Hunting axe up to 5,000 years old thrown up by storms

Two rare implements found by women on Connemara coastline

Lorna Moylan holding a polished stone axe and her aunt Elizabeth Moylan with a late Mesolithic mudstone axe which they  found at Ardmore, Connemara. Photograph: Kieran Moylan

Lorna Moylan holding a polished stone axe and her aunt Elizabeth Moylan with a late Mesolithic mudstone axe which they found at Ardmore, Connemara. Photograph: Kieran Moylan

Mon, Jan 20, 2014, 08:25


Two stone axes, one of which could be 5,000 years old, have been found on the Connemara coast after the recent storms and sea surges along the Atlantic seaboard.

A late Mesolithic mudstone axe – used for hunting and described as “extremely rare” – was found by Connemara resident Elizabeth Moylan last week near her home in Ardmore, while a polished stone axe was found in the same area over this past weekend by her niece, Lorna.

Ms Moylan was walking the shoreline after the storms when she discovered the object. She contacted Connemara archaeologist Michael Gibbons, who confirmed that the mudstone artefact dated to the late Mesolithic, pre-farming period, about 4,000-5,000 BC.

The axe may have been hafted or attached to a handle or strap using a deer antler, and is believed to be the most westerly example of several hunting implements found in the Galway Bay region.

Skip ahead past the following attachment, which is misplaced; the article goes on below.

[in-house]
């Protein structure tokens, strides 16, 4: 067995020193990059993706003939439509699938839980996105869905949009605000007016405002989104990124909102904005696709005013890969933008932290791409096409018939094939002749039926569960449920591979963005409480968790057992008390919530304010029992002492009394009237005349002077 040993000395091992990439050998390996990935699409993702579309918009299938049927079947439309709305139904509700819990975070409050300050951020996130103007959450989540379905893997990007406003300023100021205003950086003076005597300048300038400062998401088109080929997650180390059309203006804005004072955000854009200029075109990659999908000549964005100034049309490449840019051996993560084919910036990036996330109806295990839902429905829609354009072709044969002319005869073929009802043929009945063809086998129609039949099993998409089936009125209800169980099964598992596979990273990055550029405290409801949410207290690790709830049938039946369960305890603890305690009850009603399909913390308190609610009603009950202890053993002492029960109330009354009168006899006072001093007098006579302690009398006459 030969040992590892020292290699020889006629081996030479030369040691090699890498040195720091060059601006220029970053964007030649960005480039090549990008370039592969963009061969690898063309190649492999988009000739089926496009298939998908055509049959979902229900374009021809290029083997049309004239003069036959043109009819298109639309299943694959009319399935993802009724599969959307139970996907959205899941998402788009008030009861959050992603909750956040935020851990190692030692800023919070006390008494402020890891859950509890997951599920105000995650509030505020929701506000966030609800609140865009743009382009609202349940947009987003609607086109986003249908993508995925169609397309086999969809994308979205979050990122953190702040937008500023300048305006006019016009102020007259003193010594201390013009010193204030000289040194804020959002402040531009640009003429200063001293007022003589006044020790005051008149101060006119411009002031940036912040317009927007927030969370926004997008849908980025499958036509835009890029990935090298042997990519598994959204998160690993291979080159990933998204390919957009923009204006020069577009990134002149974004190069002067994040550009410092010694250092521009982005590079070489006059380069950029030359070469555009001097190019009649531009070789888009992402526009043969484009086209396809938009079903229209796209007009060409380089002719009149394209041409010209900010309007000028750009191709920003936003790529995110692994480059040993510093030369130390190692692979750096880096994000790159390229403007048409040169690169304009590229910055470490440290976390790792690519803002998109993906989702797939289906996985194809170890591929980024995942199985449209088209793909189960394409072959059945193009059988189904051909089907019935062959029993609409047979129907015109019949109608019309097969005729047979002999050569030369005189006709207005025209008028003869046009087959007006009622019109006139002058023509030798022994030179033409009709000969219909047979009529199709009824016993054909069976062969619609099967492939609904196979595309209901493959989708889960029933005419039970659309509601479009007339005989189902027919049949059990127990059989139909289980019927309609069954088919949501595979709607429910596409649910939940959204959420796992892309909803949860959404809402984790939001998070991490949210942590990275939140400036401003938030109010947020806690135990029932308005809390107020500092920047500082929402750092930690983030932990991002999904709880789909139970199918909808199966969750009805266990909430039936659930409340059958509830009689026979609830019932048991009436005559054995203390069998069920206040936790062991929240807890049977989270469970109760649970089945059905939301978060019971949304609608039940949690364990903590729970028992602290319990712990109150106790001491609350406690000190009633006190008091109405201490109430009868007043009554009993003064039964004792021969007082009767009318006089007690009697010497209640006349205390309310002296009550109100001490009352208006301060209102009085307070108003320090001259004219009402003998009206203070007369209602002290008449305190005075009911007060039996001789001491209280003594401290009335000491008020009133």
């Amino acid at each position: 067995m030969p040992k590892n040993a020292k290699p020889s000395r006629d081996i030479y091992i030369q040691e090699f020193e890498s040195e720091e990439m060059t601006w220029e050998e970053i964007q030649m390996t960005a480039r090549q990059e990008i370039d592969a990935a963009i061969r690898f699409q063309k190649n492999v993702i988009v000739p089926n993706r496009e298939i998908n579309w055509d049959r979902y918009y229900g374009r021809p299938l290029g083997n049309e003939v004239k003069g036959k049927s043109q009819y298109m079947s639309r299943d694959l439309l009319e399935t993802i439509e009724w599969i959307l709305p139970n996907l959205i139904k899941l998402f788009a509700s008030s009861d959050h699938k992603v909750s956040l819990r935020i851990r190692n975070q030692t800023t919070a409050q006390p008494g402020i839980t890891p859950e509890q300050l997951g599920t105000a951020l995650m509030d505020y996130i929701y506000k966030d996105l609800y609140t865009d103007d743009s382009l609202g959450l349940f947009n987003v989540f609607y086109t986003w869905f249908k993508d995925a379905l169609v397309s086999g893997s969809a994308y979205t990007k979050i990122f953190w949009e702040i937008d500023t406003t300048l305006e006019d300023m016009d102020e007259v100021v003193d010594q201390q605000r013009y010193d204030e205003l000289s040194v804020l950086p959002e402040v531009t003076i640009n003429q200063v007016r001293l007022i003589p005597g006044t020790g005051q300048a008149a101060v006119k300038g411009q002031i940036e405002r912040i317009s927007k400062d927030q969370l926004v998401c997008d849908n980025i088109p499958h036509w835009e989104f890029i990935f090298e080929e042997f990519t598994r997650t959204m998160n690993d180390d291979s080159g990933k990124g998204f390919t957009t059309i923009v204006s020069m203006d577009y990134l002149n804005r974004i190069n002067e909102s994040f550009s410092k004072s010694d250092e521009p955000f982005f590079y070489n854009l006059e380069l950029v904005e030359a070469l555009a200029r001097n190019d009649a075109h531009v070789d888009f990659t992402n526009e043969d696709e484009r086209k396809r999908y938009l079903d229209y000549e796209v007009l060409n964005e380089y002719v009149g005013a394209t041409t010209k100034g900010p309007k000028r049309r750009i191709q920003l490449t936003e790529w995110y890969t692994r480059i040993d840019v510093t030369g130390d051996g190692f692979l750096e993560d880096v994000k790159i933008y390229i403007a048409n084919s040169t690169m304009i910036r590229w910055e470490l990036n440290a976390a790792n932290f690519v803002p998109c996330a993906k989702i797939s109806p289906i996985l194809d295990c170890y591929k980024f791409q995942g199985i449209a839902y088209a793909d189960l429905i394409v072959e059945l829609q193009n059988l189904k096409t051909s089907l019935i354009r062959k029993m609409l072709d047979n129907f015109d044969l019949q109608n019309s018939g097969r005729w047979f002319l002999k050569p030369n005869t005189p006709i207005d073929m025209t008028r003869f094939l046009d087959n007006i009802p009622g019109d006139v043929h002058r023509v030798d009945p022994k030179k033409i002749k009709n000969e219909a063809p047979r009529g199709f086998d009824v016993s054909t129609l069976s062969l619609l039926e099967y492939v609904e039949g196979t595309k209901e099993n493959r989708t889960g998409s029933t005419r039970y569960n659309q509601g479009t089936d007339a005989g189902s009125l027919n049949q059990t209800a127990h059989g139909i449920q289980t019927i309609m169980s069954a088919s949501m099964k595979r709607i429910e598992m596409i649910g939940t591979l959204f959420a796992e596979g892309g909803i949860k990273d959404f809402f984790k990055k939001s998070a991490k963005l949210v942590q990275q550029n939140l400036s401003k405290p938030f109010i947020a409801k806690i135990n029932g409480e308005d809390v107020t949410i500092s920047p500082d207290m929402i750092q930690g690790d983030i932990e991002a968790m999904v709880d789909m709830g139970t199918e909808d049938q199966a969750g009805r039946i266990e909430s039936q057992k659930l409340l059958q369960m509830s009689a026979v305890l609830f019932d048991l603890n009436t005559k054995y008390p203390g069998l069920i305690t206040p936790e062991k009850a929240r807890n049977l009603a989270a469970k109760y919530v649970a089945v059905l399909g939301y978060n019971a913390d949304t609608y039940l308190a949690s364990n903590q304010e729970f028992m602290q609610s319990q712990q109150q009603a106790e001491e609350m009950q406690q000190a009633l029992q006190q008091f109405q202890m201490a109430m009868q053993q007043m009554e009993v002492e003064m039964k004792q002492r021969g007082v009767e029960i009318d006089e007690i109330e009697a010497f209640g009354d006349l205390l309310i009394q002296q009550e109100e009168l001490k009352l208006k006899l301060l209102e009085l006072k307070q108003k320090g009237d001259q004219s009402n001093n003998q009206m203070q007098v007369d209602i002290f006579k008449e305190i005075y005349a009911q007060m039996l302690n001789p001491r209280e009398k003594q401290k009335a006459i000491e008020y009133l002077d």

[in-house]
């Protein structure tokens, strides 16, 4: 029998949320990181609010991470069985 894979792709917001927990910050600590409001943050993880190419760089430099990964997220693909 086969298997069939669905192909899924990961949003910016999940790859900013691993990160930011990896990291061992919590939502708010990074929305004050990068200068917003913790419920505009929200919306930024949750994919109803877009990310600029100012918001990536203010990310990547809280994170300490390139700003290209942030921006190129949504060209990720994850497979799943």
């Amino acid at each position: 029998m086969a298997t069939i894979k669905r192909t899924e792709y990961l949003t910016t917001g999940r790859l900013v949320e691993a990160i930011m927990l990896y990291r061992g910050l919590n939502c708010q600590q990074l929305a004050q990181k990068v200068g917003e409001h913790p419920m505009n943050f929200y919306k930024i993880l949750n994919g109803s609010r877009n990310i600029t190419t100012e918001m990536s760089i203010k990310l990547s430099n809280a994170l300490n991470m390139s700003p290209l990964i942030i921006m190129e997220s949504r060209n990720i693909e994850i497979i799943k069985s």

“We think that it may have been made in one of a number of “axe factories” in Co Clare and these implements were traded up the coastline,” Ms Moylan said. Several days later, her niece Lorna found a polished stone axe in the same location. Polished stone axes are of later origin, associated with farming.

Mr Gibbons said mudstone was not local to the area where it was found, which suggests it was acquired in a “hunter-gatherer trade network” extending from north Clare to the wider western Connacht region.

Ironically, a Fanore axe-making site was washed away in the recent storms, he said. “Several late Mesolithic finds have come to light in Connemara and the surrounding regions over the last few years, but this one pushes settlement in the Connemara Gaeltacht back further than we previously had evidence for,” he said.

The recent hurricane-force winds and sea swells destroyed some coastal archaeology, including Cromwell’s fort on Inishbofin, while exposing previously unidentified archaeology.

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